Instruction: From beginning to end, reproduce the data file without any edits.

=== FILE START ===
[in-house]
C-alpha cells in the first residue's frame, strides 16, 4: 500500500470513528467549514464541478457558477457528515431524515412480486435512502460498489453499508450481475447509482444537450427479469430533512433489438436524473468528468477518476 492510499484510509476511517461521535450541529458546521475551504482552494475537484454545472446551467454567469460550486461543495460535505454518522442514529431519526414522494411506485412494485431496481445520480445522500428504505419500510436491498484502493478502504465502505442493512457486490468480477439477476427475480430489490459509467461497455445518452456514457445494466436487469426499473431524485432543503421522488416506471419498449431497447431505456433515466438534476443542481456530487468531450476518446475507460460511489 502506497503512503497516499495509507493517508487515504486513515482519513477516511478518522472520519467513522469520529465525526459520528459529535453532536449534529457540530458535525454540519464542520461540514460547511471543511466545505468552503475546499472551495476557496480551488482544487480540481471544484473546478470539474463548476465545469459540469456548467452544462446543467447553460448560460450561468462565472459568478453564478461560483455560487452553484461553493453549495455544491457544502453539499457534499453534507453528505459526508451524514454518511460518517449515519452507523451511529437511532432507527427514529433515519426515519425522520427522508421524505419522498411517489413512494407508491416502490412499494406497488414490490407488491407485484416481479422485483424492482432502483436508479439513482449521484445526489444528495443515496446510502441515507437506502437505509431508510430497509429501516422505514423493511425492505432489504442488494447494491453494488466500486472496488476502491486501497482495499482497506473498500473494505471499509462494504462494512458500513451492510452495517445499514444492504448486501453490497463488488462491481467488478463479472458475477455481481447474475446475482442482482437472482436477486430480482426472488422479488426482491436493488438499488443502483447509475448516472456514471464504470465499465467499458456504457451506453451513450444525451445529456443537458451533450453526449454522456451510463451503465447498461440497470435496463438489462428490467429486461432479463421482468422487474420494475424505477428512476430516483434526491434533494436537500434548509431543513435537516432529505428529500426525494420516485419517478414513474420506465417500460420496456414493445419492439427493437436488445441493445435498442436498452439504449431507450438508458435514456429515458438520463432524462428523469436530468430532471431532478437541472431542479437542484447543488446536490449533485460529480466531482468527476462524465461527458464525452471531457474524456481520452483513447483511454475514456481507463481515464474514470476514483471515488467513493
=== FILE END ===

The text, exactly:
[in-house]
C-alpha cells in the first residue's frame, strides 16, 4: 500500500470513528467549514464541478457558477457528515431524515412480486435512502460498489453499508450481475447509482444537450427479469430533512433489438436524473468528468477518476 492510499484510509476511517461521535450541529458546521475551504482552494475537484454545472446551467454567469460550486461543495460535505454518522442514529431519526414522494411506485412494485431496481445520480445522500428504505419500510436491498484502493478502504465502505442493512457486490468480477439477476427475480430489490459509467461497455445518452456514457445494466436487469426499473431524485432543503421522488416506471419498449431497447431505456433515466438534476443542481456530487468531450476518446475507460460511489 502506497503512503497516499495509507493517508487515504486513515482519513477516511478518522472520519467513522469520529465525526459520528459529535453532536449534529457540530458535525454540519464542520461540514460547511471543511466545505468552503475546499472551495476557496480551488482544487480540481471544484473546478470539474463548476465545469459540469456548467452544462446543467447553460448560460450561468462565472459568478453564478461560483455560487452553484461553493453549495455544491457544502453539499457534499453534507453528505459526508451524514454518511460518517449515519452507523451511529437511532432507527427514529433515519426515519425522520427522508421524505419522498411517489413512494407508491416502490412499494406497488414490490407488491407485484416481479422485483424492482432502483436508479439513482449521484445526489444528495443515496446510502441515507437506502437505509431508510430497509429501516422505514423493511425492505432489504442488494447494491453494488466500486472496488476502491486501497482495499482497506473498500473494505471499509462494504462494512458500513451492510452495517445499514444492504448486501453490497463488488462491481467488478463479472458475477455481481447474475446475482442482482437472482436477486430480482426472488422479488426482491436493488438499488443502483447509475448516472456514471464504470465499465467499458456504457451506453451513450444525451445529456443537458451533450453526449454522456451510463451503465447498461440497470435496463438489462428490467429486461432479463421482468422487474420494475424505477428512476430516483434526491434533494436537500434548509431543513435537516432529505428529500426525494420516485419517478414513474420506465417500460420496456414493445419492439427493437436488445441493445435498442436498452439504449431507450438508458435514456429515458438520463432524462428523469436530468430532471431532478437541472431542479437542484447543488446536490449533485460529480466531482468527476462524465461527458464525452471531457474524456481520452483513447483511454475514456481507463481515464474514470476514483471515488467513493